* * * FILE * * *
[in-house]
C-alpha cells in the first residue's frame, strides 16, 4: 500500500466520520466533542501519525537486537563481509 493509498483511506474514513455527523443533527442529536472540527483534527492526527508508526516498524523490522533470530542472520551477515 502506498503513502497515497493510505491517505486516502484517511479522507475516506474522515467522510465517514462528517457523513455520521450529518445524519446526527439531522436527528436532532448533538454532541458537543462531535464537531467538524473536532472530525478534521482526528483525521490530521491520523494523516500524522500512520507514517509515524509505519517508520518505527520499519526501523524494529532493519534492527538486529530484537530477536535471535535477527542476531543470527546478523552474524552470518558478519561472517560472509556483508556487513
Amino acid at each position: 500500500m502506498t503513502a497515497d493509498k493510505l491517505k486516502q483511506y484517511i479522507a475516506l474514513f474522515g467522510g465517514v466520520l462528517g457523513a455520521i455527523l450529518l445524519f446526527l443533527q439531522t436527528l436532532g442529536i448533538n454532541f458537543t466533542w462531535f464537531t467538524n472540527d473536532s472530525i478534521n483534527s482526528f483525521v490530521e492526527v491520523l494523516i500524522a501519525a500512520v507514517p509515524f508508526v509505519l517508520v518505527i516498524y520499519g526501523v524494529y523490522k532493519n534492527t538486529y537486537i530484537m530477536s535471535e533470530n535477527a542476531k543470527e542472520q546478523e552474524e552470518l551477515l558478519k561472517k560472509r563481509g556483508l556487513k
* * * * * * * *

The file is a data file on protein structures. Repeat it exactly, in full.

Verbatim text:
[in-house]
C-alpha cells in the first residue's frame, strides 16, 4: 500500500466520520466533542501519525537486537563481509 493509498483511506474514513455527523443533527442529536472540527483534527492526527508508526516498524523490522533470530542472520551477515 502506498503513502497515497493510505491517505486516502484517511479522507475516506474522515467522510465517514462528517457523513455520521450529518445524519446526527439531522436527528436532532448533538454532541458537543462531535464537531467538524473536532472530525478534521482526528483525521490530521491520523494523516500524522500512520507514517509515524509505519517508520518505527520499519526501523524494529532493519534492527538486529530484537530477536535471535535477527542476531543470527546478523552474524552470518558478519561472517560472509556483508556487513
Amino acid at each position: 500500500m502506498t503513502a497515497d493509498k493510505l491517505k486516502q483511506y484517511i479522507a475516506l474514513f474522515g467522510g465517514v466520520l462528517g457523513a455520521i455527523l450529518l445524519f446526527l443533527q439531522t436527528l436532532g442529536i448533538n454532541f458537543t466533542w462531535f464537531t467538524n472540527d473536532s472530525i478534521n483534527s482526528f483525521v490530521e492526527v491520523l494523516i500524522a501519525a500512520v507514517p509515524f508508526v509505519l517508520v518505527i516498524y520499519g526501523v524494529y523490522k532493519n534492527t538486529y537486537i530484537m530477536s535471535e533470530n535477527a542476531k543470527e542472520q546478523e552474524e552470518l551477515l558478519k561472517k560472509r563481509g556483508l556487513k